Appealing though that argument may be in some ways, it has serious flaws. If the Supreme Court fails to act, gay people in some parts of the country may have to wait many years before their home states recognize their right to marry — or they may have to move in order to marry. And rights that legislatures give they can also take away. Only the Supreme Court can declare that gay people have a fundamental constitutional right to marry — no matter what the politicians say.

(PHOTOS: Divided: Same-Sex Marriage Demonstrations)

It is for these reasons that how Justice Kennedy comes down matters so much. Same-sex marriage is no longer the “uncharted waters” that he fears. We now have evidence from across the country that gay marriage has enormous upsides — including for the children Justice Kennedy rightly worried about — and no discernible downsides. Nondiscrimination is, in all its forms, a “wonderful destination,” as Justice Kennedy so aptly put it. By the time the Supreme Court’s term ends in late June, we will know if he proved courageous and forward-looking enough to lead the nation there.

MORE: Pride and Prejudice: An Interactive Timeline of the Fight for Gay Rights


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Welcome back to life, Sodom and Gomorrah!  Good bye, Sanity.


%s "Joe's a gun store owner and NRA member—and he supports background checks for all gun sales: %sZG%sAct


@TIMEIdeas We say discrimination but we do not define properly whose substance are discriminate


@TIMEIdeas Where are you people taking this nation? Hell? AIDS. Are you people trying to find the most disease this world can discover?



If gay marriage is ok, why not make polygamy, incest, or pedophilia, OK?

And all of aforementioned in the name of 'LOVE' will justify them all? Do the "ends" justify the "means" at any cost?
Are gays really being honest with themselves and others in "coming out of the closet"? Why the need for gay "pride" in the first place decades ago?

Perhaps someone can explain why they want to shame others for their hate or homophobia when they themselves needed to advertise and promote their own "pride" well before anyone knew about gay pride?

Doesn't the medical community recommend that you, "Wash your hands after you go to the bathroom."?

Yet, now there are some in the medical community that now say it's OK to "Sleep with the waste that gets flushed down in the toilet?" and that it's possible to live a perfectly normal life.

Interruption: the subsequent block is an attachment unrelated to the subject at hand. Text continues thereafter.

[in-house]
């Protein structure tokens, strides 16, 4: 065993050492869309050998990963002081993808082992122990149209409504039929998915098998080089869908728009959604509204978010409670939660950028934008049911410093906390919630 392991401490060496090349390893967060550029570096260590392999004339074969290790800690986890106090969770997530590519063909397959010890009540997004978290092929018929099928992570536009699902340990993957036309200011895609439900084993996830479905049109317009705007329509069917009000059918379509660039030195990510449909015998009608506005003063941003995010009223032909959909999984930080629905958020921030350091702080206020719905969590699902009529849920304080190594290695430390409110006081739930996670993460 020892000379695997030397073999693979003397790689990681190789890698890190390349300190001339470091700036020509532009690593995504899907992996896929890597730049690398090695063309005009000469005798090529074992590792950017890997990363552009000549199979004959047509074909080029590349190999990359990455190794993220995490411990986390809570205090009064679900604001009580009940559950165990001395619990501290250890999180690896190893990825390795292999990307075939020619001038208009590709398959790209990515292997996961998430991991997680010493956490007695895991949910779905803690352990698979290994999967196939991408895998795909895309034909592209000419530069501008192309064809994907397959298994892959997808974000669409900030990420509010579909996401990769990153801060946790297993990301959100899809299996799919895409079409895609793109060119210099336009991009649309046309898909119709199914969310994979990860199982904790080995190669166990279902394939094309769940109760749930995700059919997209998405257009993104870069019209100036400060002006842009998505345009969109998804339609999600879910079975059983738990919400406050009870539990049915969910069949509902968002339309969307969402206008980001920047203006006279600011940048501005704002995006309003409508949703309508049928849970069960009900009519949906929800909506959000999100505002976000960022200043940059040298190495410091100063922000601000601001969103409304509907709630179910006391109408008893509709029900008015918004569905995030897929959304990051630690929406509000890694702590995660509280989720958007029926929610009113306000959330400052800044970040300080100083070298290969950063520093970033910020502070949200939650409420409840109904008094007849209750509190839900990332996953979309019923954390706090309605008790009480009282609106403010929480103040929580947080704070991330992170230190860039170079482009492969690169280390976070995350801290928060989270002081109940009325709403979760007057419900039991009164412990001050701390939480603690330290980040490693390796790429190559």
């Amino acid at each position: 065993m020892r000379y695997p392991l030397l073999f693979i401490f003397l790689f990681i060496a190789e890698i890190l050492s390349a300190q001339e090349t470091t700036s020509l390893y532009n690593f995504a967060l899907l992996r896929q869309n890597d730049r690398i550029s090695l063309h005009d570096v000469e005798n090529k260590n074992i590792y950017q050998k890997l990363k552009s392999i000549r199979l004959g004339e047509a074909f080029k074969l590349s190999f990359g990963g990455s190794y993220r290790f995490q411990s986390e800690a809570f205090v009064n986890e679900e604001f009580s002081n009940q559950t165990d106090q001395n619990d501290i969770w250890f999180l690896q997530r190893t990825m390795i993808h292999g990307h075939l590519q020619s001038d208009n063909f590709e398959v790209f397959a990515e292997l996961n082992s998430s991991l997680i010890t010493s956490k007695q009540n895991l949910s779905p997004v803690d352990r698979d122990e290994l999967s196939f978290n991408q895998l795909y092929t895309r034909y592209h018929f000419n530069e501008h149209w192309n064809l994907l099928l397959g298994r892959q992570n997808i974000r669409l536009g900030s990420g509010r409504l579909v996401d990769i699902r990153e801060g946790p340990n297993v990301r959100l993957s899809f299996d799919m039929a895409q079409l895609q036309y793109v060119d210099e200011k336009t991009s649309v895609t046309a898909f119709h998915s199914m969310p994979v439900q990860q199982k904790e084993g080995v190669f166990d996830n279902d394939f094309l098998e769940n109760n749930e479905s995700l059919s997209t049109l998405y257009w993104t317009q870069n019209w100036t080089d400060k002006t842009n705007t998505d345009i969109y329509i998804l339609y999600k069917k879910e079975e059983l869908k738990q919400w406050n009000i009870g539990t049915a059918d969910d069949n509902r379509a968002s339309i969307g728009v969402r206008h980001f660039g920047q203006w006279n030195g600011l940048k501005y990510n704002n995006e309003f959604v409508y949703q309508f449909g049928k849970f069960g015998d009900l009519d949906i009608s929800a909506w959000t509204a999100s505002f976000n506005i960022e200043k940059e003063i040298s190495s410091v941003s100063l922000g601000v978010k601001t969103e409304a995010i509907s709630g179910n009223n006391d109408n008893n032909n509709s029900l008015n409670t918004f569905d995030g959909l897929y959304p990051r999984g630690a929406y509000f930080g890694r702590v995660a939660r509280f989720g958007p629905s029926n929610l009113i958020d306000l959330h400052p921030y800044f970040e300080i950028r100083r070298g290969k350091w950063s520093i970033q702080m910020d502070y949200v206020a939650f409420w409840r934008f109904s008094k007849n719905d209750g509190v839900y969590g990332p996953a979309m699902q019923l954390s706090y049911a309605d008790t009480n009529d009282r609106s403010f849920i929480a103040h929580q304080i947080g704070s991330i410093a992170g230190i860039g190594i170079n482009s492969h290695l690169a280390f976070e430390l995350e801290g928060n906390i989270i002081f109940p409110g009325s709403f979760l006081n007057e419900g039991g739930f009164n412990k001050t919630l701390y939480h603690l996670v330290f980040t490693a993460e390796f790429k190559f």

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Mr. Cohen- do more research before you write your next article in such a biased fashion. "gay marriage has enormous upsides and no discernible down-sides."  Almost all upsides (which primarily benefit only homosexual couples and not the vast majority of society) can be achieved with civil unions (and should be).  Downsides include a loss of religious liberty (which you can see happening in Europe and at home- remember that photographer who declined to be hired for a same-sex wedding in, I believe, New Mexico). They also form less stable and capable of raising those children who they choose to artificially or surrogately conceive (speaking only of capabilities made possible through gender complementarity).  The State does not have a need to incentivize such relationships through tax breaks etc because they are not equal in fulfilling a state interest.

Marriage is not a right- it is a conglomeration of rights and incentives.  Same-sex couples are due the rights- but not the incentives (some of which have connection to child rearing (think critically about the cases when it is profitable for a couple to file taxes jointly.))

Furthermore, riddle me this- if gay marriage is constitutional- what arguments are left- which supporters have not railed against- for not allowing polygamy or poly-amorous marriages?

The Supreme Court should uphold proposition 8 and section 2 of DOMA so that States are guaranteed their constitutional power (affirmed by the supreme court in many cases) to protect the morals and general order of their state and people.  Section 1 of DOMA is a different story. 



Why do we vote??  Twice California voted against it.  The people spoke and it doesn't matter.